I was watching a documentary on the life of Charles Krauthammer today and was surprised that he was once a speechwriter for Walter Mondale. This leader of Neo-con Republicanism once wrote speeches to elect the most traditional Democrat that ever existed, Walter Mondale. And as I watched, I asked how this nation devolved into an us versus them mentality.
It was not always that way. We once had civil discourse and the social intermediaries (clubs, little league, community centers, and other institutions) that brought us together. Listening to Charles’ life, I have to agree with Charles when he said, “Of course we are shaped by our milieu. But the most formative, most important influence on the individual is not government. It is civil society, those elements of the collectivity that lie outside government: family, neighborhood, church, Rotary club, PTA, the voluntary associations that Tocqueville understood to be the genius of America and source of its energy and freedom.”
We have gotten extreme, but it was not always that way. We did not always launch ourselves into the opposing sides of Twitter feeds at the drop of a hat, but rather listened to the opposing sides of people we respected in our community. We sought out the commonalities that brought us together and the spark of humanity that resides in each one of us. We listened to one another and learned from one another at the PTAs, Little Leagues, Community Centers and institutions of everyday life. We need to return to these social institutions and turn away from the emptiness of social media.
The best example of a community of sharing and caring is the town that I grew up in Crosswicks. My town’s main claim to fame was it was the launchpad of the revolution – the Battle of Trenton that won us a country and a nation. In that town of Crosswicks, we had a mix of liberals and conservatives that all got along and progressed for the betterment of our country and our community. Thinking about my hometown, I started thinking how did our nation – the collective Crosswicks – become so Crosswise? What caused the demise of the democracy? Simply this. When you cross the wicks (Crosswicks) of a candle, the light burns brighter. But when you get cross wise, the fire of freedom becomes extinguished.
So tonight, I will ruminate on what made our little hamlet of Crosswicks bring people together instead of pulling them apart. And the answer is quite simple – it was community organizations not affiliated with governments, Facebook, or corporate organizations. It was organizations by the people, for the people and run by the people. Let me talk about three of them:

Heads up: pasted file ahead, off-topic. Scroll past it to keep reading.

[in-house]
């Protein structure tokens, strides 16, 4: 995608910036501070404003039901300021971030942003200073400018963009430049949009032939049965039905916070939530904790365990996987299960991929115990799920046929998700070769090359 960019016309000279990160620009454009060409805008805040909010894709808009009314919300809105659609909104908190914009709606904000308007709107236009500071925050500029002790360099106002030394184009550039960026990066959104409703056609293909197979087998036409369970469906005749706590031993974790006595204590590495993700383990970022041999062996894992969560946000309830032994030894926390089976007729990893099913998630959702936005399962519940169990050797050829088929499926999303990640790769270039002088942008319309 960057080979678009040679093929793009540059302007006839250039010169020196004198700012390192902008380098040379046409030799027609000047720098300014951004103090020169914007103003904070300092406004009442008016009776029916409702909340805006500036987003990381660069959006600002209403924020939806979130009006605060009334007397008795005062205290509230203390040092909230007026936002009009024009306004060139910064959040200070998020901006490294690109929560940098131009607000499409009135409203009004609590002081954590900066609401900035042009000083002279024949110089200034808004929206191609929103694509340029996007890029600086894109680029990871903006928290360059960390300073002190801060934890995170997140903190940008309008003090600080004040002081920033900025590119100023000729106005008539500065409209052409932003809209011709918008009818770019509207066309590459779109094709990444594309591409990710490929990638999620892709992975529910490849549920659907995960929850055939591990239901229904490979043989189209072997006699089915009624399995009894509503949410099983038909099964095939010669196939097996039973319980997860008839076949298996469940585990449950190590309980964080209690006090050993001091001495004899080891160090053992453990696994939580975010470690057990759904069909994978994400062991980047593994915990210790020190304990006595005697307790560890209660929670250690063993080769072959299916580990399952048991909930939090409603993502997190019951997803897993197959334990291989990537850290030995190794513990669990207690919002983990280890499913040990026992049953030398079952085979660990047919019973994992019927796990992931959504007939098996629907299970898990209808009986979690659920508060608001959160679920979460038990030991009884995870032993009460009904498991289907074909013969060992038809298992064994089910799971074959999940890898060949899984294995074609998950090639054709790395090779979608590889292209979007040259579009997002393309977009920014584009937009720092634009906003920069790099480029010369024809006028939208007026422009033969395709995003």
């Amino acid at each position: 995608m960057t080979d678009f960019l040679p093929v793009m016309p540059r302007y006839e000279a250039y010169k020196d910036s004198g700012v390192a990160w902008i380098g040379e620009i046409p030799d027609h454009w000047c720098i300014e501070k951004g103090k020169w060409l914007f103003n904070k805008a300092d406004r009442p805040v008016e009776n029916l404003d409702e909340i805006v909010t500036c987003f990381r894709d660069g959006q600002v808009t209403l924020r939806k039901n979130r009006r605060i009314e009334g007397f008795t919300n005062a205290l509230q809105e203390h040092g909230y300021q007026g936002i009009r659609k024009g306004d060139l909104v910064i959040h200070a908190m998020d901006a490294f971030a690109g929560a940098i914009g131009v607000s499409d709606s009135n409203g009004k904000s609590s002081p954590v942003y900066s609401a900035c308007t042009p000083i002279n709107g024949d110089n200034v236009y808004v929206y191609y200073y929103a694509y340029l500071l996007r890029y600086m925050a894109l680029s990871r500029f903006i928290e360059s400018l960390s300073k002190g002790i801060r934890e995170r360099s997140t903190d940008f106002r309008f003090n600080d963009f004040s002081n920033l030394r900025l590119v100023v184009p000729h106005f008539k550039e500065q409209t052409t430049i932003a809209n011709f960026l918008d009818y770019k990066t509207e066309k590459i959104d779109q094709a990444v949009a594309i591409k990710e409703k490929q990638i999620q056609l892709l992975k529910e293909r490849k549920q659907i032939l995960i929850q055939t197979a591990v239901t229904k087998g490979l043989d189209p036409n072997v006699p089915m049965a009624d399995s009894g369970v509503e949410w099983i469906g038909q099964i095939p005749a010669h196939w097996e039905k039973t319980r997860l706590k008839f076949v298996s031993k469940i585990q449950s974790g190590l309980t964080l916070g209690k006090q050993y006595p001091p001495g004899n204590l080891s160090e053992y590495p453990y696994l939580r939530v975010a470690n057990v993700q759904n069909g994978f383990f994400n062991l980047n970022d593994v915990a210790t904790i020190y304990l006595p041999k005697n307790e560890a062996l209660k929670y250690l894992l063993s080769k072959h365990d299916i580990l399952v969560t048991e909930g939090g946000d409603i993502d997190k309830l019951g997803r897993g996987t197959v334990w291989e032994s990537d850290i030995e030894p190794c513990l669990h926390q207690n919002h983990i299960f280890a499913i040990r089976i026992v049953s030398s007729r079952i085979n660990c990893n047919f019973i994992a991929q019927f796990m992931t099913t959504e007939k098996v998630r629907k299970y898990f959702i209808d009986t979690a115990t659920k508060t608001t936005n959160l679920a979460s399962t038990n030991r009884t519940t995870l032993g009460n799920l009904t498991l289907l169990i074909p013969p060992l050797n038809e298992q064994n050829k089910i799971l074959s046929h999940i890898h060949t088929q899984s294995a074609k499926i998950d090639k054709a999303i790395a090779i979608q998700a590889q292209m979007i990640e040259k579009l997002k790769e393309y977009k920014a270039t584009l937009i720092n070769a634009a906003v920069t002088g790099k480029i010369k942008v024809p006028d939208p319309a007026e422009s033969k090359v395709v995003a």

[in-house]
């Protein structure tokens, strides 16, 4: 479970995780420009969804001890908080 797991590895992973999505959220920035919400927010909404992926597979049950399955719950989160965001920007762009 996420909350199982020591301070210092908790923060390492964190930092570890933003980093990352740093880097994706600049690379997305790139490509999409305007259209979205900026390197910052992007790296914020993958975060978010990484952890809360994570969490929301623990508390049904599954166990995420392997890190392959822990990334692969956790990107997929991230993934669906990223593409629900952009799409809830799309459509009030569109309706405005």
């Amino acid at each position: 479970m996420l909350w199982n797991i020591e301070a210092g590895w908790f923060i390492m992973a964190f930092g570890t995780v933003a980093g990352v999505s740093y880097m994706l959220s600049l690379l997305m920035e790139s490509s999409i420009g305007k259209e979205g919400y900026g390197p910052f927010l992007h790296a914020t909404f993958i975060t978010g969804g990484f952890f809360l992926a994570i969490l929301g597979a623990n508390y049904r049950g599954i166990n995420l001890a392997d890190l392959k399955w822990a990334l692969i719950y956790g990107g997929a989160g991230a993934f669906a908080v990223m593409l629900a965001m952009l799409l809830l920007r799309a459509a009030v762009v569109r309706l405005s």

- Little League – Back before the day of club Soccer run by professionals, we had Little League. It was run by volunteers who wanted to teach kids a sport and bring communities together. I am now 55 and can still remember every moment of every Chesterfield Red Sox versus Chesterfield Black Sox game. The whole community came together to watch the teams compete. There may have been some arguments on the fields of friendly strife, but what I remember the most was being with my friends, learning from my father and other parents, and sharing fun with the community. I am not trying to cut down club soccer which is still a unifying organization. But there is something different learning from the people of your community instead of professionals that are getting paid.
- Scouts – I cannot talk to Girl Scouts, but I can talk to Cub and Boy Scouts. These institutions brought together people from all walks of life for fellowship and fun. Both my mother as a Den Mother and my Father as a Cubmaster were involved. We got to learn how to compete fairly in the Pinewood Derby and Rocket races. We also learned how to develop our skills and help one another with our various badges. As part of a Den, Pack or Troop, you learned how to cooperate and care for those in your group. You also learned about how through differences and diversity, you create strength. I will never forget how our Boy Scout troop was able to take the disparate talents and succeed in a weekend campout.
- Community Center and Library – The heart of Crosswicks was the community center and library. In the summer program at both institutions, I first fell in love with books, learned how to draw a cartoon dog and cat, and participated in parties on Halloween and Christmas. It did not matter the color of your skin, your political institution, or your religion. All the people in Crosswicks were brought together to share in fellowship and learn new skills. In the end, it is really what you learn and apply rather than what you earn and deny that makes a mark on the world.
These are just three of the intermediary institutions that brought us together in Crosswicks. I will never forget the friends that I made. And, even 40 years later, when my friends from Crosswicks express their disparate views, some quite different from my own, I listen and learn. Never underestimate the power of Crosswicks and intermediary institutions to bring people together. Let us all as a nation, cross wicks and make the light of our common humanity shine brighter!